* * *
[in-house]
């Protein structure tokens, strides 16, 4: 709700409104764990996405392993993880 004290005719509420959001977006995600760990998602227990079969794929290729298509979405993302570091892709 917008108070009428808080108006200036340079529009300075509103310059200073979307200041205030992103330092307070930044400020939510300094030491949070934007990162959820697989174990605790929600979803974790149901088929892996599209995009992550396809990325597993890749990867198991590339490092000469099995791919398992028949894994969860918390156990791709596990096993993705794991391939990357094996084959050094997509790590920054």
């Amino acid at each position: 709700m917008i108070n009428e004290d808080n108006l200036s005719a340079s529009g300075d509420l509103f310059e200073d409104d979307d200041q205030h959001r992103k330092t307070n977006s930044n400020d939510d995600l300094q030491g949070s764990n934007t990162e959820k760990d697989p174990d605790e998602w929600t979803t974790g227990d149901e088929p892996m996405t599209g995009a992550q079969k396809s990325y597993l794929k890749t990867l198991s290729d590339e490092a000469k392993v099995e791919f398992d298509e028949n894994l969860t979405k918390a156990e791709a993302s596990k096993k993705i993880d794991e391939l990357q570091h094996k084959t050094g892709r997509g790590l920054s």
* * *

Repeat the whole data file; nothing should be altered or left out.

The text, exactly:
[in-house]
């Protein structure tokens, strides 16, 4: 709700409104764990996405392993993880 004290005719509420959001977006995600760990998602227990079969794929290729298509979405993302570091892709 917008108070009428808080108006200036340079529009300075509103310059200073979307200041205030992103330092307070930044400020939510300094030491949070934007990162959820697989174990605790929600979803974790149901088929892996599209995009992550396809990325597993890749990867198991590339490092000469099995791919398992028949894994969860918390156990791709596990096993993705794991391939990357094996084959050094997509790590920054």
């Amino acid at each position: 709700m917008i108070n009428e004290d808080n108006l200036s005719a340079s529009g300075d509420l509103f310059e200073d409104d979307d200041q205030h959001r992103k330092t307070n977006s930044n400020d939510d995600l300094q030491g949070s764990n934007t990162e959820k760990d697989p174990d605790e998602w929600t979803t974790g227990d149901e088929p892996m996405t599209g995009a992550q079969k396809s990325y597993l794929k890749t990867l198991s290729d590339e490092a000469k392993v099995e791919f398992d298509e028949n894994l969860t979405k918390a156990e791709a993302s596990k096993k993705i993880d794991e391939l990357q570091h094996k084959t050094g892709r997509g790590l920054s």